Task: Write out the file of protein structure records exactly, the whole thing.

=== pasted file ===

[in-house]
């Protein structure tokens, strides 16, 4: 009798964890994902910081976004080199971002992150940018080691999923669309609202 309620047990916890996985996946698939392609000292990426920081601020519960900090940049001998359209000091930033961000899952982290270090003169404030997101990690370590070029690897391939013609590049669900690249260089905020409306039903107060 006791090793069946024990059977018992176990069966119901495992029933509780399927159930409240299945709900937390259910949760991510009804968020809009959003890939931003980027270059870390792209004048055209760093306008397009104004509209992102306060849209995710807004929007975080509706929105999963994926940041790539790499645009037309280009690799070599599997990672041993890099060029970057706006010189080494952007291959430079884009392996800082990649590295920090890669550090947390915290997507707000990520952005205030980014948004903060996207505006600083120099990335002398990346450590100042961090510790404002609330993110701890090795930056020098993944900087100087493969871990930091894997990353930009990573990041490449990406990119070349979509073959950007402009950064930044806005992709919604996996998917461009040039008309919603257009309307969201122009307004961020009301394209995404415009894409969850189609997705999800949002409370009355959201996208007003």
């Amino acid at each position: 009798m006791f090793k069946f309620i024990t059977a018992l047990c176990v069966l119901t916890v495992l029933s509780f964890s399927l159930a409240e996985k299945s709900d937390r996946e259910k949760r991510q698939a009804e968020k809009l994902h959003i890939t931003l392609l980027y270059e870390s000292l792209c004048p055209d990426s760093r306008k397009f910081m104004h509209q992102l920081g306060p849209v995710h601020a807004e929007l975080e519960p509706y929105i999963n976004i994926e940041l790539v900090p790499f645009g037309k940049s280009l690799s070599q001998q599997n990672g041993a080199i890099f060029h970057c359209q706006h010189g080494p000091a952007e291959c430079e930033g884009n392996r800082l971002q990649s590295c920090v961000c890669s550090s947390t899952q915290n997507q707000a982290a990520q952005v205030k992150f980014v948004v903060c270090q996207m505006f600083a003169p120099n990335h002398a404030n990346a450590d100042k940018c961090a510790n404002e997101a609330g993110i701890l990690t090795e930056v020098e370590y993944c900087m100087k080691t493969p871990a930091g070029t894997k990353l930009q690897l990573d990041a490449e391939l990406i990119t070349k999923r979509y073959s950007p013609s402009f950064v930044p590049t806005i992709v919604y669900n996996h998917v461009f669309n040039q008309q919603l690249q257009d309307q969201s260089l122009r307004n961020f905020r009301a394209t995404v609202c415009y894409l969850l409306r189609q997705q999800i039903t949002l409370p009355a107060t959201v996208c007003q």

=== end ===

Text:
[in-house]
């Protein structure tokens, strides 16, 4: 009798964890994902910081976004080199971002992150940018080691999923669309609202 309620047990916890996985996946698939392609000292990426920081601020519960900090940049001998359209000091930033961000899952982290270090003169404030997101990690370590070029690897391939013609590049669900690249260089905020409306039903107060 006791090793069946024990059977018992176990069966119901495992029933509780399927159930409240299945709900937390259910949760991510009804968020809009959003890939931003980027270059870390792209004048055209760093306008397009104004509209992102306060849209995710807004929007975080509706929105999963994926940041790539790499645009037309280009690799070599599997990672041993890099060029970057706006010189080494952007291959430079884009392996800082990649590295920090890669550090947390915290997507707000990520952005205030980014948004903060996207505006600083120099990335002398990346450590100042961090510790404002609330993110701890090795930056020098993944900087100087493969871990930091894997990353930009990573990041490449990406990119070349979509073959950007402009950064930044806005992709919604996996998917461009040039008309919603257009309307969201122009307004961020009301394209995404415009894409969850189609997705999800949002409370009355959201996208007003």
């Amino acid at each position: 009798m006791f090793k069946f309620i024990t059977a018992l047990c176990v069966l119901t916890v495992l029933s509780f964890s399927l159930a409240e996985k299945s709900d937390r996946e259910k949760r991510q698939a009804e968020k809009l994902h959003i890939t931003l392609l980027y270059e870390s000292l792209c004048p055209d990426s760093r306008k397009f910081m104004h509209q992102l920081g306060p849209v995710h601020a807004e929007l975080e519960p509706y929105i999963n976004i994926e940041l790539v900090p790499f645009g037309k940049s280009l690799s070599q001998q599997n990672g041993a080199i890099f060029h970057c359209q706006h010189g080494p000091a952007e291959c430079e930033g884009n392996r800082l971002q990649s590295c920090v961000c890669s550090s947390t899952q915290n997507q707000a982290a990520q952005v205030k992150f980014v948004v903060c270090q996207m505006f600083a003169p120099n990335h002398a404030n990346a450590d100042k940018c961090a510790n404002e997101a609330g993110i701890l990690t090795e930056v020098e370590y993944c900087m100087k080691t493969p871990a930091g070029t894997k990353l930009q690897l990573d990041a490449e391939l990406i990119t070349k999923r979509y073959s950007p013609s402009f950064v930044p590049t806005i992709v919604y669900n996996h998917v461009f669309n040039q008309q919603l690249q257009d309307q969201s260089l122009r307004n961020f905020r009301a394209t995404v609202c415009y894409l969850l409306r189609q997705q999800i039903t949002l409370p009355a107060t959201v996208c007003q």